Guinea-Bissau needs to do more to fight trans-national drug trade, says UN envoy
|Publisher||UN News Service|
|Publication Date||25 February 2011|
|Cite as||UN News Service, Guinea-Bissau needs to do more to fight trans-national drug trade, says UN envoy, 25 February 2011, available at: http://www.refworld.org/docid/4d6c9351c.html [accessed 7 May 2016]|
|Disclaimer||This is not a UNHCR publication. UNHCR is not responsible for, nor does it necessarily endorse, its content. Any views expressed are solely those of the author or publisher and do not necessarily reflect those of UNHCR, the United Nations or its Member States.|
Guinea-Bissau still has a long way to go in fighting impunity, drug trafficking, organized crime, and other "remaining triggers of instability" in a country that has for years been dogged by war, coups, coup attempts and assassinations, a senior United Nations official warned today.
"Much progress is yet to be made," Secretary-General Ban Ki-moon's Special Representative Joseph Mutaboba told the Security Council, while acknowledging some positive steps towards civilian control and reform of the security sector, with a roadmap plan already drawn up in cooperation with the Economic Community of West African States (ECOWAS) and the Community of Portuguese-speaking Countries (CPLP).
The plan is now awaiting final endorsement by ECOWAS heads of State and government, and he stressed the urgency for the reforms to be put into effect in a country which has long seen military intervention in politics and has more recently raised international concerns as a transit point on major drug trafficking routes from South America to Europe.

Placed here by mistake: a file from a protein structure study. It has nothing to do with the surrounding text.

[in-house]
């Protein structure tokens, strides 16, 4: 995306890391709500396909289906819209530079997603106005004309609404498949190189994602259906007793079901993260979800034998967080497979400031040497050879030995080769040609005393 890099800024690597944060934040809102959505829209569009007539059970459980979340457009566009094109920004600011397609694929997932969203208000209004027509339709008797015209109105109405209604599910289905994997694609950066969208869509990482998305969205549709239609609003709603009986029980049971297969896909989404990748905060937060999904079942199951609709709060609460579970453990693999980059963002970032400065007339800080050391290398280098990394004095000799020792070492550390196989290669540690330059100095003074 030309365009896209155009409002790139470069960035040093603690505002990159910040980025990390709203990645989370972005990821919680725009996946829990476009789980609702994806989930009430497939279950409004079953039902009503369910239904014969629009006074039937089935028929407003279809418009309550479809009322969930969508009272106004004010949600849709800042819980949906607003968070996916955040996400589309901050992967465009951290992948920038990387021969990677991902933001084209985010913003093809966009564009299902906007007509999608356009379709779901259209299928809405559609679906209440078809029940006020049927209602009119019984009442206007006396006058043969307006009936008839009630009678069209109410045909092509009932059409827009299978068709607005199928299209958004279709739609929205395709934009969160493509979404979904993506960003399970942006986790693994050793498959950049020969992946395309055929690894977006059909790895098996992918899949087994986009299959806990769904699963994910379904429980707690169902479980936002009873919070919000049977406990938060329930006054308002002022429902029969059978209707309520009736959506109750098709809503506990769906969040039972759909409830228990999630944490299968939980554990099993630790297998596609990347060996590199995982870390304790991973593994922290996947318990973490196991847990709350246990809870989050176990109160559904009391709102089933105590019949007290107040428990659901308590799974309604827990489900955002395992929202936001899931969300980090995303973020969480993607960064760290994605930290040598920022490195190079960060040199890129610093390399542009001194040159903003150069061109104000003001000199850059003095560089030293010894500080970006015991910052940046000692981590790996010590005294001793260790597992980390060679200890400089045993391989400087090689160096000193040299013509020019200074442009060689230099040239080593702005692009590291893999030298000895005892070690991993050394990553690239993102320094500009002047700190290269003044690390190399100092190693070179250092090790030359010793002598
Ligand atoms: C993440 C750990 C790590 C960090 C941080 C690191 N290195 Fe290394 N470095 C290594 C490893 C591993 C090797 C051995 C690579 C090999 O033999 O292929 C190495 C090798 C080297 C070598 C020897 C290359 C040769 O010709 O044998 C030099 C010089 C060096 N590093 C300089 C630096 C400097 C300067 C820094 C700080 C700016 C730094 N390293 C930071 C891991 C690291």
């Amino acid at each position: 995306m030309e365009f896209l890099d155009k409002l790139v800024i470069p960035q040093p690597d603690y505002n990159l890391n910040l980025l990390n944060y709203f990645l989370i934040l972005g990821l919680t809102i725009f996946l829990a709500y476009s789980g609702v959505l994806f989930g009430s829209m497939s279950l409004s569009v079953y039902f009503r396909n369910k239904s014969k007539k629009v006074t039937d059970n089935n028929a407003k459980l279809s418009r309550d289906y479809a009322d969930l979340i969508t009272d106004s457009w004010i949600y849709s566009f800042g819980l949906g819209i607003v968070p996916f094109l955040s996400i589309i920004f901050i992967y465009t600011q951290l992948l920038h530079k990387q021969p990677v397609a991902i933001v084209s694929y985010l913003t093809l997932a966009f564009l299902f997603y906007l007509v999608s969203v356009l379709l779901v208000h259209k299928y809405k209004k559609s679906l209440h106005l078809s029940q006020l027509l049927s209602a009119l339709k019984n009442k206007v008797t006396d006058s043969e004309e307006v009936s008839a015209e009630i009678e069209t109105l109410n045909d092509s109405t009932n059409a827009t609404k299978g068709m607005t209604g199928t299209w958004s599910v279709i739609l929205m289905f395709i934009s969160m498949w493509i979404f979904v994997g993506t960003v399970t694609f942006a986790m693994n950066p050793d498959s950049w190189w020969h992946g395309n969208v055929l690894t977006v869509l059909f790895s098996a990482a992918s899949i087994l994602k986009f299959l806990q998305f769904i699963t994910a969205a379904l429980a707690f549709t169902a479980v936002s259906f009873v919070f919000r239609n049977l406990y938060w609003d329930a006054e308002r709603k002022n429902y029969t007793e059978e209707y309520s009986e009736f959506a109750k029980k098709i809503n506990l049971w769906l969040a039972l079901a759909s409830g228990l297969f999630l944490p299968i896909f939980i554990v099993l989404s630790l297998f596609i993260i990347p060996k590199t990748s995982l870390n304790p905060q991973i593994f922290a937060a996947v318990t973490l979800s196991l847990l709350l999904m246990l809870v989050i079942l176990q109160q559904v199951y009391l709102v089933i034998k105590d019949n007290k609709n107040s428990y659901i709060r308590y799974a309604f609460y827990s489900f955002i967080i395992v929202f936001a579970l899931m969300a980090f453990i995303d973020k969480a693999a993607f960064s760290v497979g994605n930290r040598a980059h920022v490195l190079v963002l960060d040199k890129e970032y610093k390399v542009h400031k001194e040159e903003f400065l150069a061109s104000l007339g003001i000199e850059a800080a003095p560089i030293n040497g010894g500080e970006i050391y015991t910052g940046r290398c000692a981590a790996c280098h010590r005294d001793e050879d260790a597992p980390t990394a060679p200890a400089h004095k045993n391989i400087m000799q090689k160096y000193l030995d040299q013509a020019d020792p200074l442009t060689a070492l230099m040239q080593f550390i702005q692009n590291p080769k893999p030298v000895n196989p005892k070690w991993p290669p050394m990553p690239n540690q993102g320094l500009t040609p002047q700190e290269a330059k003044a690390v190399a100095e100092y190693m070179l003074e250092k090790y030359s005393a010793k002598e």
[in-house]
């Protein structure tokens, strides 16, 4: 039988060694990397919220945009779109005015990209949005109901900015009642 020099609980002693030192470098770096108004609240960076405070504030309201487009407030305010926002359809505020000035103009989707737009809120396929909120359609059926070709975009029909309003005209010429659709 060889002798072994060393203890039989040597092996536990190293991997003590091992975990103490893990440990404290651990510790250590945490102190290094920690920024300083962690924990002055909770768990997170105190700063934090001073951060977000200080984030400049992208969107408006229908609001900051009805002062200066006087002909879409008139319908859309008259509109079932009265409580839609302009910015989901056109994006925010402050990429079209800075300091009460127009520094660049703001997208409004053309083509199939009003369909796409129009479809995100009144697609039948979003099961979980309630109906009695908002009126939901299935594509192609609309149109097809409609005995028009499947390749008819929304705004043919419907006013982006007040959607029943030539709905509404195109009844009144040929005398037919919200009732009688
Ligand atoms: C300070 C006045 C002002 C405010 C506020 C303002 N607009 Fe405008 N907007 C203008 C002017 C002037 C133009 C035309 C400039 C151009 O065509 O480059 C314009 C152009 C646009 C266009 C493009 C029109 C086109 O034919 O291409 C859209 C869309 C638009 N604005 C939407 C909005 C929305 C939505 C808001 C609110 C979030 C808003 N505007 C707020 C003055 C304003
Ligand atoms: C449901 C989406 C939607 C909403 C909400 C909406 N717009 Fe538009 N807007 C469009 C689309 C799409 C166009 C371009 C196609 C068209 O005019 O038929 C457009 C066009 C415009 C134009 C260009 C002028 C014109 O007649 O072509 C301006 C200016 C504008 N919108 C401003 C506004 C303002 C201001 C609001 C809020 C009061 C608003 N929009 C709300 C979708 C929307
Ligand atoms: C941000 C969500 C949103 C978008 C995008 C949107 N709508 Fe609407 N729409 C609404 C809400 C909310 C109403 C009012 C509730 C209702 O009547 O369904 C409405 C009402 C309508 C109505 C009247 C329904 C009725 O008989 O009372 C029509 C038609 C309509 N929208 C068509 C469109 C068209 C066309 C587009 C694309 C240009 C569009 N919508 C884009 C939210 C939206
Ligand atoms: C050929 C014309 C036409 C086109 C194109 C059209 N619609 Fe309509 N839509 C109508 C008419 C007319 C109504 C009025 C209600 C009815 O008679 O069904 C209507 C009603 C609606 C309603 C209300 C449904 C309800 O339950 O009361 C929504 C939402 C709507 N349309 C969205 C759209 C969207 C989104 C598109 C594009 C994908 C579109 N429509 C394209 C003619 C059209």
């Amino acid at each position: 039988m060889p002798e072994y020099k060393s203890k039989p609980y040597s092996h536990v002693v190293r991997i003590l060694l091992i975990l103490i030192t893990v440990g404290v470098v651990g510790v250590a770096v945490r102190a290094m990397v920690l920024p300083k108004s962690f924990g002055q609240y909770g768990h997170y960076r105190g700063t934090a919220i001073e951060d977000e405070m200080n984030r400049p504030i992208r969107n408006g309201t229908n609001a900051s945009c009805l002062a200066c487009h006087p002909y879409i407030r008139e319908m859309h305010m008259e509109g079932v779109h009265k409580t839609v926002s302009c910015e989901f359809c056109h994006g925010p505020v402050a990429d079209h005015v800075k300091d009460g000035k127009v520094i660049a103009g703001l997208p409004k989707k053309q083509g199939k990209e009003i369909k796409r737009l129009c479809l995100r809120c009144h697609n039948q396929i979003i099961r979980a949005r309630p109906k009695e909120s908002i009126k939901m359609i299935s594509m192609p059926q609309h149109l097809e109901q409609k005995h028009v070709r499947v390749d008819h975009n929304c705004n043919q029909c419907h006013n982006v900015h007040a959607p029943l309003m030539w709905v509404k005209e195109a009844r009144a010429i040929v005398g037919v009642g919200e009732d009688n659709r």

In a press statement issued after the meeting, the Council voiced continued concern at the insecurity and growth in trans-national organized crime, including illicit drug trafficking, which it called a threat to regional peace and security. It called on the authorities to intensify efforts "in creating the enabling environment for enhanced civilian control and reform of the security sector, fighting against impunity, and tackling illicit drug trafficking."
Mr. Mutaboba was presenting Mr. Ban's latest report on the UN Integrated Peacebuilding Office in Guinea-Bissau (UNIOGBIS), set up last year as a successor to the UN Peacebuilding Support Office in Guinea-Bissau (UNOGBIS), which had been in the country since 1999 as part of international efforts to help it recover from civil war in which thousands were killed, wounded or forced from their homes.
In the ensuing years, the country has still been plagued by instability, most recently with the assassination of President João Bernardo Vieira in 2009 and the brief detention on 1 April last year of Prime Minister Carlos Gomes Junior, the Chief of General Staff and other senior military officers by other members of the armed forces.
Stressing the "positive momentum" generated by the partnership with ECOWAS and the CPLP and its "critical impact" on the political and security environment, Mr. Mutaboba noted that long-standing tensions between Mr. Gomes and President Malam Bacai Sanhá had eased in recent months, with the two men maintaining a close dialogue on major domestic issues.